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Clutch pack grenade plate

 
  #11  
Old 10-29-2018, 08:01 AM
Kenny94945
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I speculate the grenade spring does two things:
1) From a stop slightly slips the clutch for smoother engagement.
2) At speed, absorbs the shock/ clunk between gear shifting

Yes I wish a HD engineer would explain for sure.
Yes it seems it is the brass rivets that fail, and if built with better metals/ components
maybe the grenade plate is a good idea.

Interesting topic, who what where why when was this idea implemented.
 
  #12  
Old 10-29-2018, 08:07 AM
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The spring plate gives you a larger friction zone
 
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  #13  
Old 10-31-2018, 08:38 PM
littlelisac
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I dont care about the reasons behind harley putting that stupid plate in! I dont l I've in that bubble and it exploded on me at about 25,000 miles and I haven't been able to ride her for over a week now! It's a stupid design and sad that they make them just strong enough to make it past the warranty. Seriously thinking about the new Indian Scouts.
 
  #14  
Old 11-01-2018, 01:52 PM
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Originally Posted by littlelisac View Post
I dont care about the reasons behind harley putting that stupid plate in! I dont l I've in that bubble and it exploded on me at about 25,000 miles and I haven't been able to ride her for over a week now! It's a stupid design and sad that they make them just strong enough to make it past the warranty. Seriously thinking about the new Indian Scouts.
Having almost 75 k miles on my 2012 XL 1200 factory clutch and primary chain, riding and clutching as smooth as silk...

Maybe the wrong riding habbits?
 
  #15  
Old 11-01-2018, 03:09 PM
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If I were you I would be checking it.
 
  #16  
Old 11-01-2018, 05:47 PM
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Well perhaps it was my riding style, this is my first bike and I did buy it used with about 12,000 miles, it's a 2006 883low, but still.
 
  #17  
Old 11-01-2018, 08:26 PM
John Harper
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Originally Posted by littlelisac View Post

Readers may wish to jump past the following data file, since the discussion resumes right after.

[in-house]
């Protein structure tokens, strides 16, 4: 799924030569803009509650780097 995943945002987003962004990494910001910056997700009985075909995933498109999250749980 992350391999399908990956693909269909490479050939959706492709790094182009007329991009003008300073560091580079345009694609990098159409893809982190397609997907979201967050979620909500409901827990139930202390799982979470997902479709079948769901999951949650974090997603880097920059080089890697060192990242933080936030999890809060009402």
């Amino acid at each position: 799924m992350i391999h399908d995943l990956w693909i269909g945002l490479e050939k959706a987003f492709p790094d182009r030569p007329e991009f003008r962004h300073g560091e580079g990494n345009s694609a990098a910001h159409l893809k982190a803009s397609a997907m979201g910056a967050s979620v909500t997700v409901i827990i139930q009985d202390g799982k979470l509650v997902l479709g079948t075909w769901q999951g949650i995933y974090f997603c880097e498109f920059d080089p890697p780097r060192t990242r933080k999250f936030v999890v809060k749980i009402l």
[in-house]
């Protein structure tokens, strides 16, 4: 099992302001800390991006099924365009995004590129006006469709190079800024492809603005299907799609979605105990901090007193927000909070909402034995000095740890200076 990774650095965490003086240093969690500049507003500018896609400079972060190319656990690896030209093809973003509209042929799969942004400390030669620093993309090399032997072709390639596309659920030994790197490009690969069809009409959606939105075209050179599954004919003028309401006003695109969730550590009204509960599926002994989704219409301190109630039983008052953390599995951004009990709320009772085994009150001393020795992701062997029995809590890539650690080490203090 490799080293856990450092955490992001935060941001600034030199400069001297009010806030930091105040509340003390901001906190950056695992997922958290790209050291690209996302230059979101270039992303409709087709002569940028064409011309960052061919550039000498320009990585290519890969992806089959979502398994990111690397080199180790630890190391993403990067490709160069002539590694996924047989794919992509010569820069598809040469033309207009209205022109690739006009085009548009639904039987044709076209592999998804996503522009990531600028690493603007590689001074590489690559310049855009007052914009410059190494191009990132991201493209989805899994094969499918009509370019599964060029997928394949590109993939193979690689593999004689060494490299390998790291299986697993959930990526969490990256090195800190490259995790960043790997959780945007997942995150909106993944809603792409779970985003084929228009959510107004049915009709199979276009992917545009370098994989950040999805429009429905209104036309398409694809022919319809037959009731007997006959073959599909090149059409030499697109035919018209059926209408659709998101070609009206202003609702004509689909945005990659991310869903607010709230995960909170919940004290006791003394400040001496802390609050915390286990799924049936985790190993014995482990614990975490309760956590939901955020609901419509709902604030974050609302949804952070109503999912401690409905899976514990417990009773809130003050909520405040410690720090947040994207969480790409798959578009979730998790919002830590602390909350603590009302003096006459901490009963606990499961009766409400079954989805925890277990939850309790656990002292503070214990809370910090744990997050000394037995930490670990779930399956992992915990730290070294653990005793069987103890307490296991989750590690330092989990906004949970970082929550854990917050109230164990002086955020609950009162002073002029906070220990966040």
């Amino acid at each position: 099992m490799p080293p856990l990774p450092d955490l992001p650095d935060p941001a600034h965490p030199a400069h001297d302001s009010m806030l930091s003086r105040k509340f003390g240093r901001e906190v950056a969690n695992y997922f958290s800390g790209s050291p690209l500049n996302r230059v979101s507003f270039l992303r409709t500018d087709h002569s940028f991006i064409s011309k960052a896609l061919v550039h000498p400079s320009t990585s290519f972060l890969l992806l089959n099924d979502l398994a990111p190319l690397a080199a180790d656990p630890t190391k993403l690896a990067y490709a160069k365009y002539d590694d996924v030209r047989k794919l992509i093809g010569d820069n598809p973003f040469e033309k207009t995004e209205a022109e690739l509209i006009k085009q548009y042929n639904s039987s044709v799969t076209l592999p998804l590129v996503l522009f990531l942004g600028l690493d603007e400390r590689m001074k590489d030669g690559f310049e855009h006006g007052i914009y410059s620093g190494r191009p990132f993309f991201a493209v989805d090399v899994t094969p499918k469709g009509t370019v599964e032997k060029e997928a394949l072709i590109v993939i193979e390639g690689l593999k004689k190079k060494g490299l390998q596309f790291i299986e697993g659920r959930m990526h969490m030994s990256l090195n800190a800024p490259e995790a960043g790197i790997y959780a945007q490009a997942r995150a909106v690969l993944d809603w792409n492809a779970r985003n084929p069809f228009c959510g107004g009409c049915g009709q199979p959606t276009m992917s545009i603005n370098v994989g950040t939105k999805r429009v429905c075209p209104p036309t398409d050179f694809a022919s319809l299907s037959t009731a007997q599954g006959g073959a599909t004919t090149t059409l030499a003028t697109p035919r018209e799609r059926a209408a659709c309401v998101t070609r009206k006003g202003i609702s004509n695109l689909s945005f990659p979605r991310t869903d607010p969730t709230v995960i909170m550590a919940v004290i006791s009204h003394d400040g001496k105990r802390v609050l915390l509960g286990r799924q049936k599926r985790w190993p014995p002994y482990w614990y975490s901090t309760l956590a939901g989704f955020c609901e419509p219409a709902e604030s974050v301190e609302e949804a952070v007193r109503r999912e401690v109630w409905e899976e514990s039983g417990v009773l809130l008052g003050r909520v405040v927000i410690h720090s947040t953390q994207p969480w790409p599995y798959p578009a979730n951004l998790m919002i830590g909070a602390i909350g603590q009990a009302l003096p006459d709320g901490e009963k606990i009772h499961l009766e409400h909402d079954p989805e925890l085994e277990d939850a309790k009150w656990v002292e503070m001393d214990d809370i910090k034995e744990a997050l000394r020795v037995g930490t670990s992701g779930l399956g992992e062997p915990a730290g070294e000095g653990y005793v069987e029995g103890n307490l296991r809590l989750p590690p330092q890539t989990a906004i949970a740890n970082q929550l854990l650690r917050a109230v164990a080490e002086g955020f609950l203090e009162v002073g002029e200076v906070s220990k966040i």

Well perhaps it was my riding style, this is my first bike and I did buy it used with about 12,000 miles, it's a 2006 883low, but still.
The 2004-6 rubbermounts (maybe later) seem more likely to have this problem. If you go over to xlforum.net they have a long running poll about this measured by mileage. 80% of the reported clutch spring plate failures are on rubbermounts.

John


 
  #18  
Old 11-02-2018, 06:36 AM
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Originally Posted by littlelisac View Post
I dont care about the reasons behind harley putting that stupid plate in! I dont l I've in that bubble and it exploded on me at about 25,000 miles and I haven't been able to ride her for over a week now! It's a stupid design and sad that they make them just strong enough to make it past the warranty. Seriously thinking about the new Indian Scouts.
Once you've got your kevlar plates in and are riding again, I'm sure such thoughts will quickly fade! You've had a tough time sorting out your bike, but there is life afterwards.....
 
  #19  
Old 11-02-2018, 11:55 AM
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Originally Posted by grbrown View Post
Once you've got your kevlar plates in and are riding again, I'm sure such thoughts will quickly fade! You've had a tough time sorting out your bike, but there is life afterwards.....
Agreed, and many brands have a bit of "why the hell did they do it this way" engineering, from small trail bikes to jumbo jets. Sometimes just a small tweak or mod makes them the bike you want. I was lucky and caught my 1200's rivets before any let go, and just accept that someone at Harley had a difference of opinion on using brass rivets in a high stress area. My sportster is still enjoyable and now I have more peace of mind not having to worry about that issue.
 
  #20  
Old 11-02-2018, 04:12 PM
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Originally Posted by Imold View Post
Agreed, and many brands have a bit of "why the hell did they do it this way" engineering, from small trail bikes to jumbo jets.
Yes, my experiences working on several friends' Chevy's comes to mind on that one.

John
 

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